The second “Pathfinders” button is “Trim.” This is very similar to the “Minus Front” shape mode, without actually removing the shape in front. This option will trim away from the bottom shape what the top shape overlaps, while leaving the top shape. The end result will be no overlapping shapes and the bottom shape having any overlapping areas removed.

trim

Again, you can’t immediately see what it did without going and investigating. In the above image, I ungrouped the resulting shapes (it will create a group) and selected the shape that was trimmed so you can see. If I was to pull away the red oval right now from the green, it would have a missing section. Again, this is kind of the lazier version of “Minus Front.” I use this often to create “puzzle piece” shapes, where the desired result is to make the shapes look like they could interlock with each other.

Merge

This is where things start to get a bit more hairy. The “Merge” button (third from the left under “Pathfinders”) is picky in that it will merge the shapes that share the exact same styles, while trimming the under shapes using any overlapping shapes that do not meet the same style. Confused?

merge

In the above image, it is a bit more clear. I added a second red oval and placed it on top of the two ovals I have used throughout this article (indicated by the yellow outline of the paths). Using the “Merge” button, it merged the two red ovals together (shown in the black outline of the paths) while using the green oval to trim the bottom red oval. Note that I pulled the green oval away from the shapes to help clarify what it did a bit better.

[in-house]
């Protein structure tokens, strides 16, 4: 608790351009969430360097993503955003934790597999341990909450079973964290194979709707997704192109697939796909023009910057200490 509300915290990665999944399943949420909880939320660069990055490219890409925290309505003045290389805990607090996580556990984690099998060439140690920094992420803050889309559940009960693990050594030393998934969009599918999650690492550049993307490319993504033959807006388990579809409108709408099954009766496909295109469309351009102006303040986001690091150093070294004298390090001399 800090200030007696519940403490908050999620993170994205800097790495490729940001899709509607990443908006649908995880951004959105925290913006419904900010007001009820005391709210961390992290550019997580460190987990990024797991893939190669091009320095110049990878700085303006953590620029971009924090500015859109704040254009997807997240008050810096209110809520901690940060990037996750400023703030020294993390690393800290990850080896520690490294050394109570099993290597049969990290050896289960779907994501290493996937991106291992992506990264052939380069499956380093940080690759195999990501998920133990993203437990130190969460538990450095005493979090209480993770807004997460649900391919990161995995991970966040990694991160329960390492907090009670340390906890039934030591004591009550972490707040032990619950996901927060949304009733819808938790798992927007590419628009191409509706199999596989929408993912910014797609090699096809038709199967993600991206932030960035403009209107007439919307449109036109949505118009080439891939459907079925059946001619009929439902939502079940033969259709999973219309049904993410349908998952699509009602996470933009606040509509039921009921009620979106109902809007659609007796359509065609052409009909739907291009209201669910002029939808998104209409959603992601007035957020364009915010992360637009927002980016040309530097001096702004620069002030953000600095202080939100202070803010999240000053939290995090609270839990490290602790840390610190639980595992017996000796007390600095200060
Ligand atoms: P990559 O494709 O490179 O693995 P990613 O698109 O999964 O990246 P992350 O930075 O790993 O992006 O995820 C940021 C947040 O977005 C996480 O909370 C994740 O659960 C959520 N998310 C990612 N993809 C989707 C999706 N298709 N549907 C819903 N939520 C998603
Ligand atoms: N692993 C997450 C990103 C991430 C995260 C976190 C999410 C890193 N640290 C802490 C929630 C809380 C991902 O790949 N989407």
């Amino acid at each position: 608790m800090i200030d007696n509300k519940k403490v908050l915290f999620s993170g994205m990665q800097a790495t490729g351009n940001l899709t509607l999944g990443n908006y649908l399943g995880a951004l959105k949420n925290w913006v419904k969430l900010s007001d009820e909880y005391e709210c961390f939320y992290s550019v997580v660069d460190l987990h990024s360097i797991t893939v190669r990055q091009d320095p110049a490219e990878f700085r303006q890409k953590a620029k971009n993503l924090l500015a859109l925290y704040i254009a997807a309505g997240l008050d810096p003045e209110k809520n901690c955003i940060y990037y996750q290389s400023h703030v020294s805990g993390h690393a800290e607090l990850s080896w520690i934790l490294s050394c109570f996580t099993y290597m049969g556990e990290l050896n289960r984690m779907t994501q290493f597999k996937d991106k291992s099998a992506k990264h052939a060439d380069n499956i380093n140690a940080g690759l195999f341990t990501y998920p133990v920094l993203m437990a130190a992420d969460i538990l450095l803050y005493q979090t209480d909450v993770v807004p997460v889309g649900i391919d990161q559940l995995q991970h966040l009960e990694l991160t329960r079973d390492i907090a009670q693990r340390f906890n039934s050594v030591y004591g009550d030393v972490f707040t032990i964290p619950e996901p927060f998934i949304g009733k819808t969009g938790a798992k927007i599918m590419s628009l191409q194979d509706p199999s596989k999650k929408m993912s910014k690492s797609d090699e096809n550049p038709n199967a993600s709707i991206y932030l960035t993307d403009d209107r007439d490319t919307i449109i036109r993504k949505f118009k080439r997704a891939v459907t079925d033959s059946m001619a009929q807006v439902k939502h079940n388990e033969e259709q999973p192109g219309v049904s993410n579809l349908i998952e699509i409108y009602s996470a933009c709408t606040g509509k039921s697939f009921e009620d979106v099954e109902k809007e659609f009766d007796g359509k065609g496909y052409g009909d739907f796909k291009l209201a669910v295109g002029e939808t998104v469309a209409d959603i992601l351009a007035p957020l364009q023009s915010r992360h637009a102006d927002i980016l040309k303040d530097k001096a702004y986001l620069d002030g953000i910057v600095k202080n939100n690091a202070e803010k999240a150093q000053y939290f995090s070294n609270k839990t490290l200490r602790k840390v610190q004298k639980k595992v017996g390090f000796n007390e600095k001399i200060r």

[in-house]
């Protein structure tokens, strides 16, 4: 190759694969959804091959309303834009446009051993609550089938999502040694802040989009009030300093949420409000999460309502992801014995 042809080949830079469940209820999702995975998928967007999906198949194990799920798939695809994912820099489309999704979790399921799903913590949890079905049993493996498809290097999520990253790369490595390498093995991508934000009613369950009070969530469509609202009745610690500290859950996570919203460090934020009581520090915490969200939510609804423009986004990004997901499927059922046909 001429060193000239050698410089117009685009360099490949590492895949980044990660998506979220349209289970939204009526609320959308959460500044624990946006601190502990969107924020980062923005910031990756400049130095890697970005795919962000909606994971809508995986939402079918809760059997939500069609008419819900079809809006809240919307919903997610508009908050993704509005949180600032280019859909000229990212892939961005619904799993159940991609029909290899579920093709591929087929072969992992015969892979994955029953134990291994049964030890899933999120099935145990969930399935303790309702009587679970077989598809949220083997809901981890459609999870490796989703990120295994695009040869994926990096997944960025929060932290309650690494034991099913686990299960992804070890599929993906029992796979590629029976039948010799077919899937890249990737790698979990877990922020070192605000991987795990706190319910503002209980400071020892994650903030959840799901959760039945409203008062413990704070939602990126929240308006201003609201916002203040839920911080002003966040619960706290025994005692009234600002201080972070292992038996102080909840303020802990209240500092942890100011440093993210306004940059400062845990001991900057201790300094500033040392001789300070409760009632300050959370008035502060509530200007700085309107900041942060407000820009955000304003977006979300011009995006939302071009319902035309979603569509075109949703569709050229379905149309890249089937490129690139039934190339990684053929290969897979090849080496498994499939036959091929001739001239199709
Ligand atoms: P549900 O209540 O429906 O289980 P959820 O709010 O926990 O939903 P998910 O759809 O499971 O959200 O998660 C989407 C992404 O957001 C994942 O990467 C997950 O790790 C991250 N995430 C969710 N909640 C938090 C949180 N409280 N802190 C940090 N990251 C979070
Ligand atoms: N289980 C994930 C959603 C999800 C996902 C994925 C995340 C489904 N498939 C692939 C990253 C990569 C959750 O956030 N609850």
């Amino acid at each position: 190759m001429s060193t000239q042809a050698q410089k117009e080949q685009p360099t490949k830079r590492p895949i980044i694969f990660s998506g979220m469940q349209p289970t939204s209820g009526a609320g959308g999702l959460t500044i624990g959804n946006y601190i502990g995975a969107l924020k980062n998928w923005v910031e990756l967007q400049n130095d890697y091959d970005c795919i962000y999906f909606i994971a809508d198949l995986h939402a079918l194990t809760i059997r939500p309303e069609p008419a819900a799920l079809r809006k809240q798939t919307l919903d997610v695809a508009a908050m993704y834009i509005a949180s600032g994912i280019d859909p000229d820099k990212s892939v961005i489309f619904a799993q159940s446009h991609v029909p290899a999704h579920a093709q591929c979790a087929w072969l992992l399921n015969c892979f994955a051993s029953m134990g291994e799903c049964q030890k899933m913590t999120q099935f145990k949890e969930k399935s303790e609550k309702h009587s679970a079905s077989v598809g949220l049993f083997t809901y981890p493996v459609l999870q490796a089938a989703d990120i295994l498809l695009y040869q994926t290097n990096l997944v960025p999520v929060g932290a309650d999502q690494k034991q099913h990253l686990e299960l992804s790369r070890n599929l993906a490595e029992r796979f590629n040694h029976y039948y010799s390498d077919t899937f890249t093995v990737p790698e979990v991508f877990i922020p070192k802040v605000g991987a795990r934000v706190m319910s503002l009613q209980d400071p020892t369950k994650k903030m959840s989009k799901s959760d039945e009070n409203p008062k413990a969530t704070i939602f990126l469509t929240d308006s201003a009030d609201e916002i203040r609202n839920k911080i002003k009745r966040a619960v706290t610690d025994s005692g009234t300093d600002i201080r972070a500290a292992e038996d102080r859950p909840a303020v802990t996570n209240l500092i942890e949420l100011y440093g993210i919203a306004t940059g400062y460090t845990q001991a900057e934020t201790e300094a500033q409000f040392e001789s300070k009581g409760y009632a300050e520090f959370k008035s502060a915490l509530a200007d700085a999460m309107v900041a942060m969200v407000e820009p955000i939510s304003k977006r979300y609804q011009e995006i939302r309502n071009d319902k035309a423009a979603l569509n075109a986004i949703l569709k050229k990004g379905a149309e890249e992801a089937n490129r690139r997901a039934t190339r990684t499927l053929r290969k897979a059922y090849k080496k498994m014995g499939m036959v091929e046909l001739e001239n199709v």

If your shapes are not using the same styles (you can see this in Window > Appearance), then the “Merge” button will revert to the “Trim” button. If you are using the same styles, then they will merge the shapes. The important thing to note here is that the bottom shape is what will be trimmed by anything that overlaps it on top that is not the same style as the bottom shape. This button is definitely one worth experimenting with to see what all it can do, as it is powerful, but can be confusing.

Crop

To the right of the “Merge” button is the “Crop” button. This is another one that behaves uniquely. When using the “Crop” button, it will take only the very top and very bottom shapes and create two new shapes. The two new shapes it creates depends on how they are overlapped. The resulting shape will be the very bottom shape that the very top shape overlapped, taking the styles of the very bottom shape. It also creates a second shape with no styles that is the very top shape with the new first shape cut out of it. I think this is best explained in a picture: